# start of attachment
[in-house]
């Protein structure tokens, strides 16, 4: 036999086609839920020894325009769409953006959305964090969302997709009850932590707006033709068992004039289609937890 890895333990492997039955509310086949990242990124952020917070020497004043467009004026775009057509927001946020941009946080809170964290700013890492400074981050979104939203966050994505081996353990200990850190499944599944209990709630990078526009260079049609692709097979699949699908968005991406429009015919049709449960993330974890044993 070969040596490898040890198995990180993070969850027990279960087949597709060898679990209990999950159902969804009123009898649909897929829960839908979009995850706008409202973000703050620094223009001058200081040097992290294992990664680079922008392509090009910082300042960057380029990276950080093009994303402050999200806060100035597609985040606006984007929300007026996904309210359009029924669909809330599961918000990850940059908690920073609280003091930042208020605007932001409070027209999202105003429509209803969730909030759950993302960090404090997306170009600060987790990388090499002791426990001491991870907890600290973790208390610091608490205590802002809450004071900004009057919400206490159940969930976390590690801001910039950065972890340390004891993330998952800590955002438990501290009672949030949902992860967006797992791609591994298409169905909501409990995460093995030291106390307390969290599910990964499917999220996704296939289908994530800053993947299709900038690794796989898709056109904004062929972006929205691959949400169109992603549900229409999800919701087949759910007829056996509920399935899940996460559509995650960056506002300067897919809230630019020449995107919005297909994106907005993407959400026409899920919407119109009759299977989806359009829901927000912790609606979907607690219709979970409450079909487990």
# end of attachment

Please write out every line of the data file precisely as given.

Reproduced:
[in-house]
């Protein structure tokens, strides 16, 4: 036999086609839920020894325009769409953006959305964090969302997709009850932590707006033709068992004039289609937890 890895333990492997039955509310086949990242990124952020917070020497004043467009004026775009057509927001946020941009946080809170964290700013890492400074981050979104939203966050994505081996353990200990850190499944599944209990709630990078526009260079049609692709097979699949699908968005991406429009015919049709449960993330974890044993 070969040596490898040890198995990180993070969850027990279960087949597709060898679990209990999950159902969804009123009898649909897929829960839908979009995850706008409202973000703050620094223009001058200081040097992290294992990664680079922008392509090009910082300042960057380029990276950080093009994303402050999200806060100035597609985040606006984007929300007026996904309210359009029924669909809330599961918000990850940059908690920073609280003091930042208020605007932001409070027209999202105003429509209803969730909030759950993302960090404090997306170009600060987790990388090499002791426990001491991870907890600290973790208390610091608490205590802002809450004071900004009057919400206490159940969930976390590690801001910039950065972890340390004891993330998952800590955002438990501290009672949030949902992860967006797992791609591994298409169905909501409990995460093995030291106390307390969290599910990964499917999220996704296939289908994530800053993947299709900038690794796989898709056109904004062929972006929205691959949400169109992603549900229409999800919701087949759910007829056996509920399935899940996460559509995650960056506002300067897919809230630019020449995107919005297909994106907005993407959400026409899920919407119109009759299977989806359009829901927000912790609606979907607690219709979970409450079909487990």